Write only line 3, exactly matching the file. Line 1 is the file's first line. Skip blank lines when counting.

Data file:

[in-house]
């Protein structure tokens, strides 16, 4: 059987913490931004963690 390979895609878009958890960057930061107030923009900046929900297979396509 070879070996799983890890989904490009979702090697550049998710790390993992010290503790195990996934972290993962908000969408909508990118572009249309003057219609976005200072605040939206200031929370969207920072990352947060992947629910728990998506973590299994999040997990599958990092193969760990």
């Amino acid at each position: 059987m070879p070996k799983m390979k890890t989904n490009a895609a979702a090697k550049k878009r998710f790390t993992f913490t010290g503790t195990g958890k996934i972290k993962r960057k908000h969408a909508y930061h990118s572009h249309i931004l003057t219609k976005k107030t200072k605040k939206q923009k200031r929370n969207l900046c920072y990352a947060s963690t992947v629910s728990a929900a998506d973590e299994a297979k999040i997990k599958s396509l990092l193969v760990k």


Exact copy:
């Amino acid at each position: 059987m070879p070996k799983m390979k890890t989904n490009a895609a979702a090697k550049k878009r998710f790390t993992f913490t010290g503790t195990g958890k996934i972290k993962r960057k908000h969408a909508y930061h990118s572009h249309i931004l003057t219609k976005k107030t200072k605040k939206q923009k200031r929370n969207l900046c920072y990352a947060s963690t992947v629910s728990a929900a998506d973590e299994a297979k999040i997990k599958s396509l990092l193969v760990k």